CryoXtract Blog

Dr. Peng Wang of the Beijing Biobank of Clinical Resources Emphasizes China’s Critical Role in the Future of the Industry

Posted by Andy Zaayenga on Dec 18, 2014 11:37:03 AM

In a recent interview with Dr. Peng Wang, Chief Executive Officer of the Beijing Biobank of Clinical Resources at Capital Medical University (CMU), ISBER President Andy Zaayenga discussed the history and key facets of the Chinese biobanking industry. With 15 clinical-based biobanks, the CMU network is now in phase two of  its development and houses approximately 100,000 cases for major disease research.

The Chinese biobank system is a large network consisting of biobanks from several major Chinese hospitals. Through strict maintenance of its central database and bioinformatics network, CMU promotes unified standards across sites and emphasizes the critical importance of maintaining sample integrity and output.

The rapidly growing CMU biobank network is financially supported by the Beijing Municipal Science and Technology Committee, and its samples target research in major diseases including cardiovascular and cerebrovascular diseases, metabolic diseases such as diabetes, and cancer. Information on collection sizes and scope is available to researchers and the public on the biobank’s website, which promotes sharing and utilization of these valuable specimens throughout China.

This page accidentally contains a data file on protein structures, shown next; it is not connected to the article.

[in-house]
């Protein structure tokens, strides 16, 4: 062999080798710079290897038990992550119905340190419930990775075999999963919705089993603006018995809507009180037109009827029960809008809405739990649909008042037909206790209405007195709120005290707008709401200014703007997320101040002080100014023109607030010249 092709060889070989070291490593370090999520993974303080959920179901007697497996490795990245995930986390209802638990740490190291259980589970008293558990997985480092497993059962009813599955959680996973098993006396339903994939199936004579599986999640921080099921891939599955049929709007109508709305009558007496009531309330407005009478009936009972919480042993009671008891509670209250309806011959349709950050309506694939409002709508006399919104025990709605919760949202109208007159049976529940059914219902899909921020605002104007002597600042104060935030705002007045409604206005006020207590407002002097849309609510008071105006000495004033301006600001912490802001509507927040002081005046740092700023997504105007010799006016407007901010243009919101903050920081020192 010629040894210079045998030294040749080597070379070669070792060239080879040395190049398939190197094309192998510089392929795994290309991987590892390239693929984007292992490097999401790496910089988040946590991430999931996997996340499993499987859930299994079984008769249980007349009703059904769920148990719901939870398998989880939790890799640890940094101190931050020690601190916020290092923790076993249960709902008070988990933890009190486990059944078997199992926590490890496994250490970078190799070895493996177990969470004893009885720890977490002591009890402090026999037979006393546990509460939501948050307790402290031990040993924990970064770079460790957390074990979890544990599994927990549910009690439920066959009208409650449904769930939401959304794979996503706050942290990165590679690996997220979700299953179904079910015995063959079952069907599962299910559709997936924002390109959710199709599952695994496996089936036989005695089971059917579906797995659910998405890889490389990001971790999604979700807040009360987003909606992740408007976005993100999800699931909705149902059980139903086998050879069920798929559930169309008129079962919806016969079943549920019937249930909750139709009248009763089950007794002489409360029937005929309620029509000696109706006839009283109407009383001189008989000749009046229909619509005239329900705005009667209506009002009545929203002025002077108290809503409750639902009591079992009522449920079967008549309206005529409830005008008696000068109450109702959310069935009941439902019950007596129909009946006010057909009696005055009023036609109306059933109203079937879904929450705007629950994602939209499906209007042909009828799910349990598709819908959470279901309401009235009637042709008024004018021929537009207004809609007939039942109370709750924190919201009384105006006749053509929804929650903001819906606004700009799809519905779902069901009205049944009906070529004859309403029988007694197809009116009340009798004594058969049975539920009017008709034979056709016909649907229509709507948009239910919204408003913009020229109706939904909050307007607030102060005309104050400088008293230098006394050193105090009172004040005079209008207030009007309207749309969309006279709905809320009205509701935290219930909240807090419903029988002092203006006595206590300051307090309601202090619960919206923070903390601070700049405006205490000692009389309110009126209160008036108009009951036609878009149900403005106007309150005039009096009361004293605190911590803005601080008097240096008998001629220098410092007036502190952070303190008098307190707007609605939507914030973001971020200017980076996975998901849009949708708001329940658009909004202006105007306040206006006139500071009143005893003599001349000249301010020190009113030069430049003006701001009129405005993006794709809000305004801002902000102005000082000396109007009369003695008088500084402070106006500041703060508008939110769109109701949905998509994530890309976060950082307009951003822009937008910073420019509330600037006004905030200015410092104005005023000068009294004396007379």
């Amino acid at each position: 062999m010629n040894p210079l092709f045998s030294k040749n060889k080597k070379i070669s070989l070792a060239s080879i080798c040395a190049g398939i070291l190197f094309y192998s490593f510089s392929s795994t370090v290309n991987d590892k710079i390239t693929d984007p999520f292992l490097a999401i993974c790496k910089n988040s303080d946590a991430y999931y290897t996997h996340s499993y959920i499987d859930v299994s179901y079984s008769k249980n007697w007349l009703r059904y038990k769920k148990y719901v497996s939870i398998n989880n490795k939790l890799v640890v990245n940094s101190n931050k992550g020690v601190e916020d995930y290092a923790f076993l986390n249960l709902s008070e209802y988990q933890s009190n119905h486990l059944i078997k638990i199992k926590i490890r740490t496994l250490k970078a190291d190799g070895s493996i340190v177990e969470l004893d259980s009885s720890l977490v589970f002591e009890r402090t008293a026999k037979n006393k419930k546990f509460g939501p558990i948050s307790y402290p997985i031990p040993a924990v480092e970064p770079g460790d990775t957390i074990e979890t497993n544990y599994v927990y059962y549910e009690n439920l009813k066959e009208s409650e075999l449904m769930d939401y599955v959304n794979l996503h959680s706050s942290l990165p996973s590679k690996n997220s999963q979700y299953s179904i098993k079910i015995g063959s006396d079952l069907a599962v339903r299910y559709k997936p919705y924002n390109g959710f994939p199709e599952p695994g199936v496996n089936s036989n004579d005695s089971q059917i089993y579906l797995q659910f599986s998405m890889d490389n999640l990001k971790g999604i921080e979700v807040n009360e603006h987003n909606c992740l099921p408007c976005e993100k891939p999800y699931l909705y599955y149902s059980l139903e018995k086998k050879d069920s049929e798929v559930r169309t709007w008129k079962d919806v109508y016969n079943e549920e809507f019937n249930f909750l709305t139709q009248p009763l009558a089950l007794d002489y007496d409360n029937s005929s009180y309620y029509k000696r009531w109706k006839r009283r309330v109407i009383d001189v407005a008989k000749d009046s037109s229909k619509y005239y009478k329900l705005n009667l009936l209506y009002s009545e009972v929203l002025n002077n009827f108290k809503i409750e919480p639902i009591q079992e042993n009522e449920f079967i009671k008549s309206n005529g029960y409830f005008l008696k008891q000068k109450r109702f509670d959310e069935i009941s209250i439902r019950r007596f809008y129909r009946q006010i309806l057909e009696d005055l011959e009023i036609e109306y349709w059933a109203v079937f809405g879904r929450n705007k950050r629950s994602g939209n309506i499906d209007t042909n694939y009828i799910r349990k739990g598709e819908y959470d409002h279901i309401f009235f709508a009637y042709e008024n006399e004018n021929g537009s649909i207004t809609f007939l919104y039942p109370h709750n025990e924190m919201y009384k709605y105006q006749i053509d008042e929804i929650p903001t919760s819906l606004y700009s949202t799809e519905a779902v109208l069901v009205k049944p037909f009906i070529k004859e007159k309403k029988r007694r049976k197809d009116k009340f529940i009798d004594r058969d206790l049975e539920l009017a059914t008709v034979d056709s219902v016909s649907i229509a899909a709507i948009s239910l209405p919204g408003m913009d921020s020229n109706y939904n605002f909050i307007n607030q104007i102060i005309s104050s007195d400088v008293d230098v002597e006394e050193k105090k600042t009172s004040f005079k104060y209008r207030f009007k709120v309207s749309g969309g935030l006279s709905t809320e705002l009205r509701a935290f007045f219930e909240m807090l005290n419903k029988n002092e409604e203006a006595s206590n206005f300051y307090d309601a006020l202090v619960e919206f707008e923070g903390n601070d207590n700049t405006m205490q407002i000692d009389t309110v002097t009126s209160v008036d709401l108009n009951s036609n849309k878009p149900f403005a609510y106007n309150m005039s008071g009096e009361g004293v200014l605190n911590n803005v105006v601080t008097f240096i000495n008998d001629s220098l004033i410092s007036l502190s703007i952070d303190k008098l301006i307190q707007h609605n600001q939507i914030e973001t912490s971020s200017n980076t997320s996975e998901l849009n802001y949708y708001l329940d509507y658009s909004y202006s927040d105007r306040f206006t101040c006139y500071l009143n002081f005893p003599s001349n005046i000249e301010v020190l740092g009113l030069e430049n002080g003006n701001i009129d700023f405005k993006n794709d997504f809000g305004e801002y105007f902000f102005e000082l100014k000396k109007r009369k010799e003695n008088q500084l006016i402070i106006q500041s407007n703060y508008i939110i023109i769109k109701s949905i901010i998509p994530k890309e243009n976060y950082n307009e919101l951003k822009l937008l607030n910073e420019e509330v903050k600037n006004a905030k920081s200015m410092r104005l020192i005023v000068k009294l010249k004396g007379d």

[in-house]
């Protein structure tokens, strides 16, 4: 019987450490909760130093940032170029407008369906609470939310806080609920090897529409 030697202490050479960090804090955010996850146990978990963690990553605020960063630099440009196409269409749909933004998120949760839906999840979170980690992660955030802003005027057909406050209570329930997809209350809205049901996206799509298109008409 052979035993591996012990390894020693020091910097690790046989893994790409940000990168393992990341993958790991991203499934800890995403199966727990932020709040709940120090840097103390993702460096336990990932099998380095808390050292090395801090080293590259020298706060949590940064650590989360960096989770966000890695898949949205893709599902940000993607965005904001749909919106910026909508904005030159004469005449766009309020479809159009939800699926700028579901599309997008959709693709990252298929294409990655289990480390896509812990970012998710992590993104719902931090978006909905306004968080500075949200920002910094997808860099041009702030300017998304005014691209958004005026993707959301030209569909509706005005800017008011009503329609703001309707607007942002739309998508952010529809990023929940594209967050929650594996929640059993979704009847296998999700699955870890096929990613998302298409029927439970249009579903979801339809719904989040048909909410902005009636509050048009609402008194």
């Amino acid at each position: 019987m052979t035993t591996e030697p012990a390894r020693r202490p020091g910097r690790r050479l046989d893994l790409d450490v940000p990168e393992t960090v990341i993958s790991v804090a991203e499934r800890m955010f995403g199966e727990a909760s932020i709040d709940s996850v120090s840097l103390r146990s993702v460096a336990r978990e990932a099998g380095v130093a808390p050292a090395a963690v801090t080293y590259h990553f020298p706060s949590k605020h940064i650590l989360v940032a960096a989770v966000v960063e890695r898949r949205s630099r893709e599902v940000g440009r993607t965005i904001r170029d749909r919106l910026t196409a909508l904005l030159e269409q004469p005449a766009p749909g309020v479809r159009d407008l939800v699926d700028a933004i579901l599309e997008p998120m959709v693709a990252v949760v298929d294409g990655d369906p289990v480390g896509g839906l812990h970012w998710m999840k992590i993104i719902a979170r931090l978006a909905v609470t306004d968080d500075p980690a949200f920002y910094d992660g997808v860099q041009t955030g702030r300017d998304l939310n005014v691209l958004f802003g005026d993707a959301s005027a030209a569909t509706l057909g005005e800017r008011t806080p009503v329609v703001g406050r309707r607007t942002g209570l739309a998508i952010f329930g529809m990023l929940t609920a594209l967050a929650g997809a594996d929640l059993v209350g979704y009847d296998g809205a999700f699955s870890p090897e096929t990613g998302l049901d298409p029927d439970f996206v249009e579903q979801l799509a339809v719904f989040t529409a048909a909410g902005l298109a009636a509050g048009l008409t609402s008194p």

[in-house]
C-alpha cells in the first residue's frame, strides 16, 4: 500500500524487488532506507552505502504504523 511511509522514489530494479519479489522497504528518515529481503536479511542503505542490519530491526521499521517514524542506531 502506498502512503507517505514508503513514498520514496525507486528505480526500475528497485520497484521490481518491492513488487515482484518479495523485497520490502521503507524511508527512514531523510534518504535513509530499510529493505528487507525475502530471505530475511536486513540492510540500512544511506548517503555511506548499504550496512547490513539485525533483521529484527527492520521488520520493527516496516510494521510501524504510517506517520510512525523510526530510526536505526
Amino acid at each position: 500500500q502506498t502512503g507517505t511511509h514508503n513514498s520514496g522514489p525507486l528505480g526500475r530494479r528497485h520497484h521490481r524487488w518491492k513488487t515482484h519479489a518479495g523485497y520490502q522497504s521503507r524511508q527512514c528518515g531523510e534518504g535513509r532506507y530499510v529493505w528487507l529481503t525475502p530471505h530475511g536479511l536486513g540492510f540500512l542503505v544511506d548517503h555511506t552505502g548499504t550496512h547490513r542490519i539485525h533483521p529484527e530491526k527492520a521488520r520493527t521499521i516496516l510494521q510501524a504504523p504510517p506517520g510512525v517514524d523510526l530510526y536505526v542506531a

Dr. Wang, who led the establishment of the clinical biobank for PUMC hospital in 2009, says each biobank in the system reports collecting 150-1500 samples each week. “With the rapid increase in prevalence of major diseases within the Chinese population, the financial burden of patient treatment is growing,” said Dr. Wang. “Finding a way to improve diagnosis and treatment options for these patients is a critical task for the medical society.”

Furthermore, the biobanking movement in China is responding to the increasing global emphasis on translational medical research. The population’s relatively large sample pool offers a tremendous resource for medical researchers across the globe, potentially reducing sample collection timelines. The industry's promising developmental trajectory does face hurdles, however. Implementing unified quality control and evaluation programs and harmonizing a collaborative sample sharing system are key elements of success.

To read the interview transcript, click here.

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Topics: Andy Zaayenga, biobanking, Chinese biobanks